Sitting in the partially covered terrace, overlooking fertile green fields and a tranquil sky, is the bride to be, looking intently at the body decoration with henna, a herbal paste. She is wearing pearls, numerous bangles and other gold studded jewellery. Anklets, hampering the henna design on the foot, are kept aside on the table. Between the wide forehead and the well-rounded chin are shapely eyes with heavy lids; a straight nose and lips that resemble petals of a rose. Heavy earrings dangle down the delicate earlobes. The transparent odhini strategically reveals, while covering one shoulder. Comfortably sitting amidst cushions, she lifts up the skirt up to the calves, to facilitate the unhindered application of henna. She puts up her foot on a small stool for the same purpose.
The woman responsible for beautifying the hands and feet of the bride to be is simply dressed in cotton attire and sports silver jewellery. She requires all the concentration and not let her hand waver, in order to achieve a perfect result. Using a peacock feather, dipping it in the bowl containing henna paste, she transfers it on to the skin, forming an attractive pattern.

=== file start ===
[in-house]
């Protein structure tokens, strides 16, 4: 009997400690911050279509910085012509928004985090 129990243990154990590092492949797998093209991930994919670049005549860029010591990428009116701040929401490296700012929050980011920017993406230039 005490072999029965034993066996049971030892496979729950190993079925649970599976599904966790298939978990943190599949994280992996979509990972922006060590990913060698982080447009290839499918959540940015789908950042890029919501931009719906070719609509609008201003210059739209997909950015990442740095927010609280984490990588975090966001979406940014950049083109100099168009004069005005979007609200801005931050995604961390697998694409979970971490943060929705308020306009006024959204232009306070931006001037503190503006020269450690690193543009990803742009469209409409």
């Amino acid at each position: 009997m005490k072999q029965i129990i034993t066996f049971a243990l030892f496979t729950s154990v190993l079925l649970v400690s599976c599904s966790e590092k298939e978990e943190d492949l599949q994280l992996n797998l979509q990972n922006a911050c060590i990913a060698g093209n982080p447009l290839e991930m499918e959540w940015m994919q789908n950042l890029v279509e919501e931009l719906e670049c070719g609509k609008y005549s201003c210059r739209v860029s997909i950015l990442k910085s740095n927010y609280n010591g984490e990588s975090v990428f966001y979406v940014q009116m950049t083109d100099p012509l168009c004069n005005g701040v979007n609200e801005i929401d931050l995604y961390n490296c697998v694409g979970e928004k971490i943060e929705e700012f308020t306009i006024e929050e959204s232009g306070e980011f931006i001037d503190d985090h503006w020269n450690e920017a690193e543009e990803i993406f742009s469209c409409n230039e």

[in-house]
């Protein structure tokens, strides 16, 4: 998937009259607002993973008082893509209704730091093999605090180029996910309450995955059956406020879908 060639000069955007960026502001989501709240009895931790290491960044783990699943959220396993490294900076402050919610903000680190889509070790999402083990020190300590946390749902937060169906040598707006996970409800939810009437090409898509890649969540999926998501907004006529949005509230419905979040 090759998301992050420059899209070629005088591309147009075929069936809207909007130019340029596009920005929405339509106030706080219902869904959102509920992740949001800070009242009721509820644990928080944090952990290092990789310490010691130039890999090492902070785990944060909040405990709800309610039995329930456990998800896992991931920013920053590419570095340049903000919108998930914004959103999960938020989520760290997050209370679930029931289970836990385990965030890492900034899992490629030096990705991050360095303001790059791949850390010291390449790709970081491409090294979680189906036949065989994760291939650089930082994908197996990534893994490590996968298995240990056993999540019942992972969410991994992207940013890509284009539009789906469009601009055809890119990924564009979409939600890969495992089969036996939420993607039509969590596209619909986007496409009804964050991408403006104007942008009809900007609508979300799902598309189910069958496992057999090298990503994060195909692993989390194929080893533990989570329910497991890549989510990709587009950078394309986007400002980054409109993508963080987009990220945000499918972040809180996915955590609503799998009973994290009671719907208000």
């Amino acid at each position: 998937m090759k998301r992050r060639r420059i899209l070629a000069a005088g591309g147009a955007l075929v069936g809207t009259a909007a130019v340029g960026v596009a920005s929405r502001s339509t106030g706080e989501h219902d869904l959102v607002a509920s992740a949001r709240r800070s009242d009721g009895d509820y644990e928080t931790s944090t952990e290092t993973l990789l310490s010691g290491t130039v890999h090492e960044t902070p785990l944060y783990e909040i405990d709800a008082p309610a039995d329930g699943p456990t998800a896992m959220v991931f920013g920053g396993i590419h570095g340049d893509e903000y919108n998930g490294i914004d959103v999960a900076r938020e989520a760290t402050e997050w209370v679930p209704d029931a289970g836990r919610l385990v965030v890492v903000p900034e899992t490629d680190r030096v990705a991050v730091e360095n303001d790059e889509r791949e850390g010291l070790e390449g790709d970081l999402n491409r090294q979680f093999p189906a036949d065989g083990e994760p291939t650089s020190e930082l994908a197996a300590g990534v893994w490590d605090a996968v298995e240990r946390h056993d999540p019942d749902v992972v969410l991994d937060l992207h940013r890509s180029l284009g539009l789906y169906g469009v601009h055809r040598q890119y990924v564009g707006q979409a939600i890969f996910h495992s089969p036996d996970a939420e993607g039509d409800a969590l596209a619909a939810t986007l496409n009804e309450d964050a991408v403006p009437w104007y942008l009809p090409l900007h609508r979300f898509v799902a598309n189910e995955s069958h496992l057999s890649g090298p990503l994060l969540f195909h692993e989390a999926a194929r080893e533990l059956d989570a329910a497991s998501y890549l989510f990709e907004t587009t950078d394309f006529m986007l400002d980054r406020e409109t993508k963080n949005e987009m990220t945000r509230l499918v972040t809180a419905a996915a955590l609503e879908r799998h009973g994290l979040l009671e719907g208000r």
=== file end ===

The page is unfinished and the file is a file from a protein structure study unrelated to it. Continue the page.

The artist has used architecture i.e. pillars and niches to clearly divide the outdoor and the indoor, the brightly lit exterior and the dim brown interiors. The bride, with brilliant colored clothes is against a brown background; the maid, with dark earthen hued clothes against the light backdrop proving that the colour palette is decided with an aesthetic sense and a lot of effort.
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